US Treasury Traders bet on more Fed rate cuts
Historically, the US economy has gone into recession seven times since 1960, and six of the downturns were foreshadowed by an Inverted yield curve, when yields on three-month Treasury bills are higher than for ten-year Treasury Notes. Usually, when lenders in the bond market are willing to accept lower interest rates for longer term debt than for shorter term debt, it is a signal that the US economy is about to experience a serious slowdown or even a recession within 12-months.
So far in this decade, the Inverted yield curve has made two grand appearances. Between March and Dec 2000, at the height of the frenzy for internet and high tech stocks, the yield curve was inverted, but stock market bulls argued that its shape reflected the Clinton administration’s retirement of longer term debt from huge budget surpluses. But the Nasdaq and S&P 500 did begin to implode in 2001, and an eight month economic recession arrived in 2002.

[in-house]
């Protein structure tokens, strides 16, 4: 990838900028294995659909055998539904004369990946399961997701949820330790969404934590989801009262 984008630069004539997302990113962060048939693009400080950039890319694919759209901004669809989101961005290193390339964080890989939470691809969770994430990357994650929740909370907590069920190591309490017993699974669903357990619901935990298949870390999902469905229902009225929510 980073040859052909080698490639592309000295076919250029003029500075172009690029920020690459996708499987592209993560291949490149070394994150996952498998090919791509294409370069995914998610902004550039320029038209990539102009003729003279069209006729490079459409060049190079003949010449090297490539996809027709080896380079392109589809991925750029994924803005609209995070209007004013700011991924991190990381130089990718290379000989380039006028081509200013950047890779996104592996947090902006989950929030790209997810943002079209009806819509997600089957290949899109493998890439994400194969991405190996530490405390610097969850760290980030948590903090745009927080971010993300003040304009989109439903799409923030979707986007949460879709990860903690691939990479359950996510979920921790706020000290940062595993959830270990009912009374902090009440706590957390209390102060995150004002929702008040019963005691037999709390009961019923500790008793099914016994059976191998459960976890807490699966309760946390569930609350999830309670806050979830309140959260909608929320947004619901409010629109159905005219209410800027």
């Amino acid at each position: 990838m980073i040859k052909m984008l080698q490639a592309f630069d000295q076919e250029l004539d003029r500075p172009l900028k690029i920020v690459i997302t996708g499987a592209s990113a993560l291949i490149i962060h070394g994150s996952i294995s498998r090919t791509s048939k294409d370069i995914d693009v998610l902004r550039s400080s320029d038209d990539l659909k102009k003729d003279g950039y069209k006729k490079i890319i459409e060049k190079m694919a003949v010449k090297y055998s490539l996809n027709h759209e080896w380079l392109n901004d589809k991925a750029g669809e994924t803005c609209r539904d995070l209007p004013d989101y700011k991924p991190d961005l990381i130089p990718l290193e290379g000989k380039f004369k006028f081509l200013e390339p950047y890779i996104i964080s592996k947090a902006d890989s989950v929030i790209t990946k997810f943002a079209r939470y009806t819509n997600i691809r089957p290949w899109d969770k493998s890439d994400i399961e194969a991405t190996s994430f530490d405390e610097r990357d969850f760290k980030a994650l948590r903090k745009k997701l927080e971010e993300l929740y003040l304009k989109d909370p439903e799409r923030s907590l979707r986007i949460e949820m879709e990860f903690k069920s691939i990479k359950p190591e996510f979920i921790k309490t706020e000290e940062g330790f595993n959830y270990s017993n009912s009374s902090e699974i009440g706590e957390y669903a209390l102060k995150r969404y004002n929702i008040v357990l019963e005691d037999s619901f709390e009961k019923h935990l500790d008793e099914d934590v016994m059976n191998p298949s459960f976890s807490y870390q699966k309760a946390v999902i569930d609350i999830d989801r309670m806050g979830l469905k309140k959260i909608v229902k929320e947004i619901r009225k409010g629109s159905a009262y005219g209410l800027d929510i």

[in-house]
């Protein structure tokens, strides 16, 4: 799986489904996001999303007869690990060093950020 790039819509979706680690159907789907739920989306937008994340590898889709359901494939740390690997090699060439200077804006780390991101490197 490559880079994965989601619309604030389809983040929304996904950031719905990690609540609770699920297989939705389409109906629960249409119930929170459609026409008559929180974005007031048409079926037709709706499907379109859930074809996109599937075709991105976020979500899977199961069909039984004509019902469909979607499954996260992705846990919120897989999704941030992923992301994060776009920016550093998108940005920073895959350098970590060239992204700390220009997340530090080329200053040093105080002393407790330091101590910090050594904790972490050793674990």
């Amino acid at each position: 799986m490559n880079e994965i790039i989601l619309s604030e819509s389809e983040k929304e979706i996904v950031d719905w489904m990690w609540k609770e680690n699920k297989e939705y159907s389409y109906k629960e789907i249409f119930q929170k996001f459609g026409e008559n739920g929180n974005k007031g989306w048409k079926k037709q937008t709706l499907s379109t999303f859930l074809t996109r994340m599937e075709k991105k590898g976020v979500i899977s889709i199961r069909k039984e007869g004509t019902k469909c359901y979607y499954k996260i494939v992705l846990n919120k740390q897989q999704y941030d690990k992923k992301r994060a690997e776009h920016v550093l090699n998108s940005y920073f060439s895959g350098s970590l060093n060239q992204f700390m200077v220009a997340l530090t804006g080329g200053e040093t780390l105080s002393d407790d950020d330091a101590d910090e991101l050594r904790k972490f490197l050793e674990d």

More recently, the yield curve inverted between February 2006 and June 2007. At its peak in February 2007, the yield on the US three-month T-bill rate was roughly 60 basis points above the benchmark 10-year yield. At that time, many analysts predicted the inversion would at least signal slower economic growth, but few were convinced it would spell a contraction of gross domestic product for two consecutive quarters, the typical definition of recession. The yield curve’s only wrong signal was in 1966, when the curve inverted but no recession followed.